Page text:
Do we need to search Web of Science citation indexes for systematic reviews?

5 min readJul 18, 2022
Web of Science Core Collection List of Databases Varies Depending on Institutional Subscription

Before you judge, I am not sure if the plural form is citation indices or citation indexes, so if you have studied English, Help! [Thanks to Liz on Twitter quoting from “Index, A History of the” that indices are for mathematicians & economists; indexes are what you find at the back of a book].

When did WoS start to be seriously considered?

Just like Scopus and Google Scholar, WoS Core Collection databases are not specific to health/medical sciences. As a result, they have not been considered a primary search source for healthcare systematic reviews.

The only use of WoS, Scopus and Google Scholar was to check the citations to the included studies to identify more relevant studies — so-called forward citation searching. Alongside backward citation search they may be called pearl growing, or snowballing.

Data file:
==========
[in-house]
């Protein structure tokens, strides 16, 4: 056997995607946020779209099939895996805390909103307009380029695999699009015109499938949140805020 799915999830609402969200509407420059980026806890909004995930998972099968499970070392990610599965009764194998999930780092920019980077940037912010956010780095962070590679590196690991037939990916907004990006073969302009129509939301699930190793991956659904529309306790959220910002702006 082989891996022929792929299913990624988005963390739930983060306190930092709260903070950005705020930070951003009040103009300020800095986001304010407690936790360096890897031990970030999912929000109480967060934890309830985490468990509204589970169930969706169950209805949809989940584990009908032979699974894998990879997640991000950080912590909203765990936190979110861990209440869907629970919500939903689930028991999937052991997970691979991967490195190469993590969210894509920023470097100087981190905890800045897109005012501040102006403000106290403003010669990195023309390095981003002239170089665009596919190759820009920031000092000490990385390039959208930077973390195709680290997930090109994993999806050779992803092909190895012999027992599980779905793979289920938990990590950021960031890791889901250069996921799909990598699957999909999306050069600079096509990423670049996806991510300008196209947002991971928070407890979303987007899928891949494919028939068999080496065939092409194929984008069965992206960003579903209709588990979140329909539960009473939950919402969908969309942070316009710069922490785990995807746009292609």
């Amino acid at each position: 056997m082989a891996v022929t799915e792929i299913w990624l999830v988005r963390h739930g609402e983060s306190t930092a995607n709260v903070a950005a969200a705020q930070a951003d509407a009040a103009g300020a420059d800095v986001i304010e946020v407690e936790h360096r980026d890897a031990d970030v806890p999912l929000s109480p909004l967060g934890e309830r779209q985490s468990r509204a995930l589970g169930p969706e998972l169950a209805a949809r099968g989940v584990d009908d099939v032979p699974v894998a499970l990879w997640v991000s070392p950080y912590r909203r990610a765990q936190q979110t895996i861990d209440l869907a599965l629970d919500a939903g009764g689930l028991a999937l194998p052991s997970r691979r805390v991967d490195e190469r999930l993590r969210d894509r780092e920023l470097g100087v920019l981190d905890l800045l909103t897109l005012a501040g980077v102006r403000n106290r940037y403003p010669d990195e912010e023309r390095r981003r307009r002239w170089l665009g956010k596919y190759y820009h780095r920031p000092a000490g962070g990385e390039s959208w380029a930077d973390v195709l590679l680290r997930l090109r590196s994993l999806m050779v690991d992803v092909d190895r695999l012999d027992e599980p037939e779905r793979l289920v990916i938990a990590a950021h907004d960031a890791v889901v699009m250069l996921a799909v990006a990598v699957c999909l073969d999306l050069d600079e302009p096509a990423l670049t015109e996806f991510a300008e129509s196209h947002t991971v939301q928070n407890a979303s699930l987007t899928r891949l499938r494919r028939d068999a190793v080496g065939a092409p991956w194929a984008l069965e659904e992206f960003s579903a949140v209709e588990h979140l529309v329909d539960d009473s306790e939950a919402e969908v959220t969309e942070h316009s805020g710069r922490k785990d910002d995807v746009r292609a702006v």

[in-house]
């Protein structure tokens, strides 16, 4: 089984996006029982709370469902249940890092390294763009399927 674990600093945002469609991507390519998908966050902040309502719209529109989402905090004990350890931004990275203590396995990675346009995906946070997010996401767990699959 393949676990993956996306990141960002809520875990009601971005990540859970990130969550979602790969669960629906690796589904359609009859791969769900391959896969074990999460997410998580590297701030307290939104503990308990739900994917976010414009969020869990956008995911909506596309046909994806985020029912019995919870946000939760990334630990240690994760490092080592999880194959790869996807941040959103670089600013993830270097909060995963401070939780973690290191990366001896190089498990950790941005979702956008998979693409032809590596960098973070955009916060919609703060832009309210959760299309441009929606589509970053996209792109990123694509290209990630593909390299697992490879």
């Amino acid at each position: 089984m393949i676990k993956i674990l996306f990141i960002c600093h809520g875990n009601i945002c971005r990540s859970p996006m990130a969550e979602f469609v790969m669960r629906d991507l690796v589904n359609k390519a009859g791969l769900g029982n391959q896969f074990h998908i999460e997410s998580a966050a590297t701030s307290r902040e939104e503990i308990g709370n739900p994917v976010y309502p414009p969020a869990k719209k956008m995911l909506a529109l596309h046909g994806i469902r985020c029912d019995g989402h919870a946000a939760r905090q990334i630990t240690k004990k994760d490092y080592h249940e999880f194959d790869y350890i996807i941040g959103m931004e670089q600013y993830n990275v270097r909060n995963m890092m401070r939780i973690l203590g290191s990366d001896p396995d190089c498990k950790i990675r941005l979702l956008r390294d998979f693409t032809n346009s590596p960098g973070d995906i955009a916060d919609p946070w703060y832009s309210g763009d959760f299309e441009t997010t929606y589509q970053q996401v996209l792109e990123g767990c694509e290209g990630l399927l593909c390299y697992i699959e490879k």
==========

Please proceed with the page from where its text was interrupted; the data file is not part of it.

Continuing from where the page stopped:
The rumours started after Bramer et al. 2017 put the Web of Science (WoS) on the map of databases to be searched for systematic reviews. Before their study, searching WoS for a healthcare systematic review was as subjective as searching Scopus or Google Scholar. Furthermore, MECIR added a ‘highly desirable’ item for conference abstracts to the list of standards. BUT, did we correctly interpret Bramer et al.’s paper and MECIR’s item?

Don’t decide before finishing this post.

A. Critical Appraisal of Bramer et al. 2017 for practice

While I consider this research to help in changing the subjective practice of choosing databases to a more objective practice, just like any other study, it should be critically appraised and interpreted in its context. Here are considerations in interpreting the results

  1. This research was based on 58 reviews.
  2. The reviews were selected if the first author’s affiliation was a specific organisation (i.e., Erasmus MC).
  3. Since the searches for the above reviews were often librarian-mediated, the search methods and the list of databases used for reviews published have been affected by recommendations from the institutional librarians.
  4. Access to a source could…

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